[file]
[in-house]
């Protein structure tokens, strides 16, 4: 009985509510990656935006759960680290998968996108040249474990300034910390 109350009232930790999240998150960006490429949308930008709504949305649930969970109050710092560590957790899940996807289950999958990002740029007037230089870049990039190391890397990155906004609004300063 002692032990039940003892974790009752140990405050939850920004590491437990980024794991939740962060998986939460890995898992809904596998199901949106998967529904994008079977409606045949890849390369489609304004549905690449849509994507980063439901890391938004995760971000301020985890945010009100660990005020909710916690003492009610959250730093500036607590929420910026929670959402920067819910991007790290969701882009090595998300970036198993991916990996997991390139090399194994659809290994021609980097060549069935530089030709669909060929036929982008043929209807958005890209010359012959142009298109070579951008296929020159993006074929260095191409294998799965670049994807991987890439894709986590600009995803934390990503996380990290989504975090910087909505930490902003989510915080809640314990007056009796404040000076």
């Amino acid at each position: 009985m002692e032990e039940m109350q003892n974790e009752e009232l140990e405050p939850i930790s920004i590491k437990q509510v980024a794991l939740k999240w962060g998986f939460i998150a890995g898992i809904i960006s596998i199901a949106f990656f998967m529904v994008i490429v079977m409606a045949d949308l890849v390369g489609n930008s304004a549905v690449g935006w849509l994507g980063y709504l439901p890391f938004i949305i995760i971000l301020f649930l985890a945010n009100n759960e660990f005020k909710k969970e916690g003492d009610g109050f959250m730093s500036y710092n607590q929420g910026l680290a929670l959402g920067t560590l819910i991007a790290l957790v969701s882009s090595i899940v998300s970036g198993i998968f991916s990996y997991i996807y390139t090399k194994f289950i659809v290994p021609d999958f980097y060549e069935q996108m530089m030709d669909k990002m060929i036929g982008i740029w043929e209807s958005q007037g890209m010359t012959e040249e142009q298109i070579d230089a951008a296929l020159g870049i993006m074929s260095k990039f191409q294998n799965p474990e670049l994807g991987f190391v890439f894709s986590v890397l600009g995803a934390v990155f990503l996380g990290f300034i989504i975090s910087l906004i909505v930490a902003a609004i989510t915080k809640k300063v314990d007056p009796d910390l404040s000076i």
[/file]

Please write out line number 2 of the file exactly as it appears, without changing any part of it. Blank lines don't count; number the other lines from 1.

């Protein structure tokens, strides 16, 4: 009985509510990656935006759960680290998968996108040249474990300034910390 109350009232930790999240998150960006490429949308930008709504949305649930969970109050710092560590957790899940996807289950999958990002740029007037230089870049990039190391890397990155906004609004300063 002692032990039940003892974790009752140990405050939850920004590491437990980024794991939740962060998986939460890995898992809904596998199901949106998967529904994008079977409606045949890849390369489609304004549905690449849509994507980063439901890391938004995760971000301020985890945010009100660990005020909710916690003492009610959250730093500036607590929420910026929670959402920067819910991007790290969701882009090595998300970036198993991916990996997991390139090399194994659809290994021609980097060549069935530089030709669909060929036929982008043929209807958005890209010359012959142009298109070579951008296929020159993006074929260095191409294998799965670049994807991987890439894709986590600009995803934390990503996380990290989504975090910087909505930490902003989510915080809640314990007056009796404040000076």